Body Cameras: Police Accountability versus Civilian Privacy

Body Cameras


Body cameras on police officers is something that we’ve written about a number of times in the past. Last year both Detroit and Bay City equipped their officers with body cameras by the end of the year. Lansing has begun that process too. And they certainly weren’t the first departments to do so. In an effort to reconcile the nation’s police departments with the people they serve, law enforcement across the U.S. began to consider the use of body cameras for their police officers.


Although expensive and time consuming in many ways, there are benefits that cannot be quantified with dollar bills. Benefits like significant reductions in the use of force and vast increases in accountability and public trust. While that all sounds wonderful, there are other, less considered issues that are coming to the forefront with the use of body cameras. Specifically, the issue of privacy.


The first pilot program was initiated in Seattle in December of 2014. With the country’s attention still riveted on the events unfolding in Ferguson, Missouri, it made sense to invest in something that may heal some of the rifts between police and civilians. “Enhance trust between communities and police” as President Obama put it, when he announced the $75 million initiative to help police departments all over the US put cameras on their cops.


Now that there is millions of hours of recorded interactions between police officers and the general public, we are beginning to see the other side of this coin. The dark side of the moon, as it were. Because while that camera is recording everything that officer says and does, keeping them accountable for their actions and words, it’s also recording the people they interact with. The homes they walk into. The children they talk to. The private information of civilians gathered during a person’s most vulnerable moments.


According to Michigan’s Freedom of Information Act, a member of the public is free to request access to previously unshared government records. This, much like the theory behind body cameras for cops, was put in place in 1976 to promote transparency and accountability. And in many cases it has. But when it comes to members of the public requesting recordings that contain an individual’s private information, does it become an invasion of privacy?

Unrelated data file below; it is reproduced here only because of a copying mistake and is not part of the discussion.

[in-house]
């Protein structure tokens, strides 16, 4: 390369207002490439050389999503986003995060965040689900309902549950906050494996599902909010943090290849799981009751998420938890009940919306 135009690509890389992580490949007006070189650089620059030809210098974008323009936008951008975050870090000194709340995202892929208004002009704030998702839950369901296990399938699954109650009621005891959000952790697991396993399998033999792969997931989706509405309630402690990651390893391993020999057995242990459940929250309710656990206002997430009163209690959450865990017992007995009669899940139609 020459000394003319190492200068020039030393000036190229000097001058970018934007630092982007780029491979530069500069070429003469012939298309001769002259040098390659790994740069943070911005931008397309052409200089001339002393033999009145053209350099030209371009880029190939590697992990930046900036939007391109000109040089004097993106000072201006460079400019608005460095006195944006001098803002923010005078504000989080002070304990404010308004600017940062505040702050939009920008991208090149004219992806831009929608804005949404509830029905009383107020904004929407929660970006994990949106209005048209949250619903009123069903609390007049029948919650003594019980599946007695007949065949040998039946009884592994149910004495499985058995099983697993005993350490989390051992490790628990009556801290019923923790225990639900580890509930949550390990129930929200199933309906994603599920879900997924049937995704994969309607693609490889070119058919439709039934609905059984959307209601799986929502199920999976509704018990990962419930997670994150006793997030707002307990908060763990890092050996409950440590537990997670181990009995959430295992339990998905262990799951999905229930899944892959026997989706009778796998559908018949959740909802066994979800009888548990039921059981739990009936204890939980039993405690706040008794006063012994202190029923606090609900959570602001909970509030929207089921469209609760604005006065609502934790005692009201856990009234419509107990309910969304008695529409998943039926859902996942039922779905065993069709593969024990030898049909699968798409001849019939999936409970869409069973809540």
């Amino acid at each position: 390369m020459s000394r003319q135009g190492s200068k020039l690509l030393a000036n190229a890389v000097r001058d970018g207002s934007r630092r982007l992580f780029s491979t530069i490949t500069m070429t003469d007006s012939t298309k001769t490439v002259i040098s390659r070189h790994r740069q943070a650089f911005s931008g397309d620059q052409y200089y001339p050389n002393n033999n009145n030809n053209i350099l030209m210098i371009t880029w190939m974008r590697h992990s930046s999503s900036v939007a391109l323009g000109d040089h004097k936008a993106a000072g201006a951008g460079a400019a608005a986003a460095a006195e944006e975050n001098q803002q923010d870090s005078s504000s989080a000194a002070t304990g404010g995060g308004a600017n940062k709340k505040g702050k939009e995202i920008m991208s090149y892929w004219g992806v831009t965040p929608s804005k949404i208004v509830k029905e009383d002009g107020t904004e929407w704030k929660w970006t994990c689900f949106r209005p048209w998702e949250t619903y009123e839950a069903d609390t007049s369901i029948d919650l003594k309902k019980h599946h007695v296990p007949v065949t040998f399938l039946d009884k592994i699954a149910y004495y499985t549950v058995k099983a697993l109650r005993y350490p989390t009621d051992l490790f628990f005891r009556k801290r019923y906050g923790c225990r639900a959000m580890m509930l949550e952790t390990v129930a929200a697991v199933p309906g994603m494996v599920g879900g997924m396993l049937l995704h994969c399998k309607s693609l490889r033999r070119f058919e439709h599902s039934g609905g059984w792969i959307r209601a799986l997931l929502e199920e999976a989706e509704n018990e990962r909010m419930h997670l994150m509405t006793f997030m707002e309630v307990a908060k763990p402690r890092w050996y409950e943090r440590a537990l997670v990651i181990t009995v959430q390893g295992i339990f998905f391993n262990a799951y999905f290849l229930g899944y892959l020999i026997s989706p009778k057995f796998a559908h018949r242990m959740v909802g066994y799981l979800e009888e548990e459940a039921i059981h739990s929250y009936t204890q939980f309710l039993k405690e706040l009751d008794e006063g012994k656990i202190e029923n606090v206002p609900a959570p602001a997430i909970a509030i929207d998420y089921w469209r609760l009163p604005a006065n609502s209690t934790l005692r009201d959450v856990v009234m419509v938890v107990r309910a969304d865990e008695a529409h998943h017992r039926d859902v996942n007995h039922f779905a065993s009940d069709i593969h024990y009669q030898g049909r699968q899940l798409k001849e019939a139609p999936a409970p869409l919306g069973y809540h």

So where do we draw the line?


The question now, is where do we draw the line? Should an abused child or a victim of domestic abuse have their tragic story put on Facebook for others to gawk at? Should an under-aged prostitute, herself a victim of sex trafficking, have the intimate details of her abuse later made public against her wishes. Is the right to information more important than the right to privacy? This is a very difficult question, and one that each state, and each department, is trying to answer.


In December of 2015, Senator Ken Horn introduced Senate Bill 0634, which aimed to exempt from disclosure any recordings captured by body-worn cameras. Like so many other bills of it’s kind around the country, it went nowhere. As it stands, there are not many police departments in Michigan that use body worn cameras, in part because of the upfront cost of the equipment and also partly because of the long term cost of data storage and time needed to review footage.


While those two are the primary reasons, there is that other, less discussed issue that serves to unsettle law enforcement officials. The fact that a body worn camera follows that officer EVERYWHERE and collects EVERY piece of data it encounters, regardless of how invasive. (The officers do have the ability to switch their cameras to the off position.) This is data that some say is just another form of government surveillance, while others argue that it violates privacy.


This dilemma will have to be addressed at some point. Every police department that chooses to take up the baton with regard to officer accountability will also need to decide exactly where they stand on protecting civilian privacy as well. As a state, Michigan will have to decide what we prioritize – police transparency, or civilian privacy? And figure out where we draw the line.


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